You Can't Do One
24th April 2018
Timothy Dalton has revealed the real reason he turned down a third James Bond film in 1995
By MI6 Staff
After Timothy Dalton's second James Bond film 'Licence To Kill' was released in theatres in 1989, a legal battle caused a hiatus on production of his contracted third film. Click here to read more about the long gap between the 16th and 17th James Bond films in the Road To GoldenEye, and here for more about the original plans for Bond 17.
When Bond 17 was finally greenlit, Timothy Dalton was approached to return to the role of 007, but turned it down after the six-year gap. In a new interview with The Week, Dalton has now revealed the real reason he walked away from the famous tuxedo.
When asked where the fear of stagnation was a part of his relatively short tenure as 007, Dalton said: "That was my worry going into the James Bond franchise, certainly. But it wasn't why I left. On [Licence to Kill], I think I saw the script about two weeks before we started shooting. You know, that's not great, is it?"
"We had the script [for this third film]. They were interviewing directors. We were really rolling forward, ready to start. It was actually quite a good story, I thought," says Dalton. "Because of the lawsuit, I was free of the contract, and [producer] Mr. Broccoli, who I really respected as a producer and as a friend, asked me what I was going to do when it was resolved. I said, 'Look, in all honesty, I don't think that I will continue.' He asked me for my support during that time, which of course, I gave him."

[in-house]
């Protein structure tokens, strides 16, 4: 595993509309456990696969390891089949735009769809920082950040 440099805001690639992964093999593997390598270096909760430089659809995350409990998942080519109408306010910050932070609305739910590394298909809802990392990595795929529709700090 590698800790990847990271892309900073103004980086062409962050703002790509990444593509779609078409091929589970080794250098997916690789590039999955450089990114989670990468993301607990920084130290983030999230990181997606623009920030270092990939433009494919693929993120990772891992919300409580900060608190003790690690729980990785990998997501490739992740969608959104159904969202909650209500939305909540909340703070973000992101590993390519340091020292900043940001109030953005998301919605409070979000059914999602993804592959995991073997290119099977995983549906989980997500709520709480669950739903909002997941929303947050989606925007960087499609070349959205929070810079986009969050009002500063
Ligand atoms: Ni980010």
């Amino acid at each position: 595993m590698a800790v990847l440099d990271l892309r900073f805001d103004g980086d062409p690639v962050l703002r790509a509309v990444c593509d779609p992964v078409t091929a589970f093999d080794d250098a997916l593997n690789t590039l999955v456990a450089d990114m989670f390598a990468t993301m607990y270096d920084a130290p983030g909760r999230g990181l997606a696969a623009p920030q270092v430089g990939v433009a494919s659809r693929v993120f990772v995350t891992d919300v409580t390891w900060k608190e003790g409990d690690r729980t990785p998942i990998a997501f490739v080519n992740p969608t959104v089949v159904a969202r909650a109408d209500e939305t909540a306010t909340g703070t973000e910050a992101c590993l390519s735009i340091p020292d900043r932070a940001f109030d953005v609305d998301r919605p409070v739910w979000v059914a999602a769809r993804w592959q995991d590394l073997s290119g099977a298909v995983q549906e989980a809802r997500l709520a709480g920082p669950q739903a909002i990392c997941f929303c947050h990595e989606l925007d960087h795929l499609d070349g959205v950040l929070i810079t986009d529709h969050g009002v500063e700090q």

When the legal fog cleared, Dalton had a change of heart. "When [the next movie] did come about, it was probably four or five years later," he explains. "[Broccoli] asked if I would come back, and I said, 'Well, I've actually changed my mind a little bit. I think that I'd love to do one. Try and take the best of the two that I have done, and consolidate them into a third.' And he said, quite rightly, 'Look, Tim. You can't do one. There's no way, after a five-year gap between movies that you can come back and just do one. You'd have to plan on four or five.' And I thought, oh, no, that would be the rest of my life. Too much. Too long. So I respectfully declined."